When the house lights cut to black and dim sunlight reveals the skeleton of a house onstage at the Ethel Barrymore Theatre, your eyes can’t help but wander to the upright piano resting downstage right. At this point, it’s merely decoration, but over the course of The Piano Lesson, the heirloom becomes a full character in the current Broadway revival of August Wilson’s drama.
That piano is so central to this story that Wilson’s script dedicates half of its mandate for the play’s setting to a description of the instrument: “Dominating the parlor is an old upright piano. On the legs of the piano, carved in the manner of African sculpture, are mask-like figures resembling totems. The carvings are rendered with a grace and power of invention that lifts them out of the realm of craftsmanship and into the realm of art.”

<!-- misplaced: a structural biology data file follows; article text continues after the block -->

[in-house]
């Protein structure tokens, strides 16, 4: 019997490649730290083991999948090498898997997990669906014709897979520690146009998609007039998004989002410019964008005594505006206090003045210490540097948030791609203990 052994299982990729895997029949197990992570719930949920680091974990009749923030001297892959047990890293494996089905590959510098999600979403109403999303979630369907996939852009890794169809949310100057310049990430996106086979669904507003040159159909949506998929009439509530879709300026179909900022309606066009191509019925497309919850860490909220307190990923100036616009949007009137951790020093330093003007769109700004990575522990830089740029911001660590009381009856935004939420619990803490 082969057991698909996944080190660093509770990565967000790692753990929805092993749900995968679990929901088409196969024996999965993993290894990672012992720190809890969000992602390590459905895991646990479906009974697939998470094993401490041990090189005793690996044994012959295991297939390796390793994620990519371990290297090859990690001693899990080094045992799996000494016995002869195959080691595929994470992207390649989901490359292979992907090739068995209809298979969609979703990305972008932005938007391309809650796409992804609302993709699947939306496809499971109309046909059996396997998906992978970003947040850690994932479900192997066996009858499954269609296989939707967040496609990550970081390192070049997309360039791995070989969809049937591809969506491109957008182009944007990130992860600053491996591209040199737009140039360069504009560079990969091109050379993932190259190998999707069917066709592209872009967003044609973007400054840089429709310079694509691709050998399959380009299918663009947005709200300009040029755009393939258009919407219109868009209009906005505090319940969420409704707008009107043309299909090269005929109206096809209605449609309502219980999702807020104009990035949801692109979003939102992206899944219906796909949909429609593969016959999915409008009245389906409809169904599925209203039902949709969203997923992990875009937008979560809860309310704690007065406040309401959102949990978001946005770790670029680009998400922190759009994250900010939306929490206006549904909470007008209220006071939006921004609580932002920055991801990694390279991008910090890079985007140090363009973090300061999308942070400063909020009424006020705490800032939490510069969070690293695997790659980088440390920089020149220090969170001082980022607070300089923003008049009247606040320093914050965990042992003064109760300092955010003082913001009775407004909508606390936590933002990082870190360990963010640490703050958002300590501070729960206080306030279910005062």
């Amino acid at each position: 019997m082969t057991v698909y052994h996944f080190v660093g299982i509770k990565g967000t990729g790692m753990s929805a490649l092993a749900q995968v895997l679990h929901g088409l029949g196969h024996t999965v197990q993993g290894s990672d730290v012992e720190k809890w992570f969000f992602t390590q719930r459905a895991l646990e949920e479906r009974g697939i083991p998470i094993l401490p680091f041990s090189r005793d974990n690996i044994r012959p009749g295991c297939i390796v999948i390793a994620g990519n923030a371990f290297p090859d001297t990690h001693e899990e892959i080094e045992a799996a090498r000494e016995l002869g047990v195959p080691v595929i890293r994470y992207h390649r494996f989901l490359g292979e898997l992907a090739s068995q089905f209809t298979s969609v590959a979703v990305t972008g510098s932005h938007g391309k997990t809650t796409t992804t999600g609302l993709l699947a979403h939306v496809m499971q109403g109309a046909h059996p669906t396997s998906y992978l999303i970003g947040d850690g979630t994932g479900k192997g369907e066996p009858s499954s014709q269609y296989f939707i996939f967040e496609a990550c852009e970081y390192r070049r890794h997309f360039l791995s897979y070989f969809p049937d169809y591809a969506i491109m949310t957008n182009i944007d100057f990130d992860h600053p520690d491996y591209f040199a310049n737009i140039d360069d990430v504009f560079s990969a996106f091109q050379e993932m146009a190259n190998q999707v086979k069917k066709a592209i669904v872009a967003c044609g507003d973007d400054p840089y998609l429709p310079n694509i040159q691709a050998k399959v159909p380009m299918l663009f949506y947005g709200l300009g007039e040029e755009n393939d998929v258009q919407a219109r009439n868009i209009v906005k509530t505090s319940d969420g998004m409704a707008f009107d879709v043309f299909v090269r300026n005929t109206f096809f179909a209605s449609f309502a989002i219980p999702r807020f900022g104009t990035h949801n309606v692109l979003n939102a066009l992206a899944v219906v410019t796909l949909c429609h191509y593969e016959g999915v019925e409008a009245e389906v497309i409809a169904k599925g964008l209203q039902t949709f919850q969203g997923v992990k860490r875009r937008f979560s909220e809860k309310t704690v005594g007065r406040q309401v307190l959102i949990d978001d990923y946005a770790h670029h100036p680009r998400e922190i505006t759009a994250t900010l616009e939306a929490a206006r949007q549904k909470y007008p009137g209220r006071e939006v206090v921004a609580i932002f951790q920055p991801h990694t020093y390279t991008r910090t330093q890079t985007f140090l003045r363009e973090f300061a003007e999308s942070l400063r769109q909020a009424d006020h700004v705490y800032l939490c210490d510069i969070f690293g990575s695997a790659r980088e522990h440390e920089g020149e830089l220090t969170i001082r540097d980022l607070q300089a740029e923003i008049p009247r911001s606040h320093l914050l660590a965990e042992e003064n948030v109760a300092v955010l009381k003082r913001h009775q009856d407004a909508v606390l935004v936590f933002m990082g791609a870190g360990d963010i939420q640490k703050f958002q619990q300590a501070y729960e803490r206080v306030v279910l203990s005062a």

With such detailed instructions, the resulting piece that audiences see onstage would seem preordained. But the truth is that the seemingly obvious artistry of the piano speaks to intense research, precise dramaturgy and the arduous labor that brought its design to fruition.
In reading the script’s passage, scenic designer Beowulf Boritt knew he needed a standout concept. “It’s always a little nerve-racking ’cause you are trying to put literary weight into a physical object and that’s tricky,” Boritt confided. He’d initially suggested bringing on visual artist Kara Walker, famous for her silhouette style. Director LaTanya Richardson Jackson responded with her own proposition: use a Tree of Life sculpture in her home...READ MORE